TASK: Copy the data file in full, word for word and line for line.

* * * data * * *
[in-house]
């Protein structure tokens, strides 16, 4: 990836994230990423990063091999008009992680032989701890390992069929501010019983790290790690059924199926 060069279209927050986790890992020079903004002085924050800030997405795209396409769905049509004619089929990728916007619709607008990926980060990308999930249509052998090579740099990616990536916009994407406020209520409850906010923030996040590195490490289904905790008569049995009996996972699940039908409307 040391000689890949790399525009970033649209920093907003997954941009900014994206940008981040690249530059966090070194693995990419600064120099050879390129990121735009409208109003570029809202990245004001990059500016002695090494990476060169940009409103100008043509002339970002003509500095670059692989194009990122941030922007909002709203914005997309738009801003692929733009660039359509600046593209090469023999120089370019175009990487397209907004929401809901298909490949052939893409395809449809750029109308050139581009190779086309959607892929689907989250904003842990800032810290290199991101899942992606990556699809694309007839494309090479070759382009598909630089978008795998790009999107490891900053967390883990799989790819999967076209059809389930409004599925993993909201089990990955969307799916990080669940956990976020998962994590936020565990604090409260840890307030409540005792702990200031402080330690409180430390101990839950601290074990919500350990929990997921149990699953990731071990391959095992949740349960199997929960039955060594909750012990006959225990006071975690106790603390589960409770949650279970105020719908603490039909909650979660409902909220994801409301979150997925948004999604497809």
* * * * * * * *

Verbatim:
[in-house]
């Protein structure tokens, strides 16, 4: 990836994230990423990063091999008009992680032989701890390992069929501010019983790290790690059924199926 060069279209927050986790890992020079903004002085924050800030997405795209396409769905049509004619089929990728916007619709607008990926980060990308999930249509052998090579740099990616990536916009994407406020209520409850906010923030996040590195490490289904905790008569049995009996996972699940039908409307 040391000689890949790399525009970033649209920093907003997954941009900014994206940008981040690249530059966090070194693995990419600064120099050879390129990121735009409208109003570029809202990245004001990059500016002695090494990476060169940009409103100008043509002339970002003509500095670059692989194009990122941030922007909002709203914005997309738009801003692929733009660039359509600046593209090469023999120089370019175009990487397209907004929401809901298909490949052939893409395809449809750029109308050139581009190779086309959607892929689907989250904003842990800032810290290199991101899942992606990556699809694309007839494309090479070759382009598909630089978008795998790009999107490891900053967390883990799989790819999967076209059809389930409004599925993993909201089990990955969307799916990080669940956990976020998962994590936020565990604090409260840890307030409540005792702990200031402080330690409180430390101990839950601290074990919500350990929990997921149990699953990731071990391959095992949740349960199997929960039955060594909750012990006959225990006071975690106790603390589960409770949650279970105020719908603490039909909650979660409902909220994801409301979150997925948004999604497809």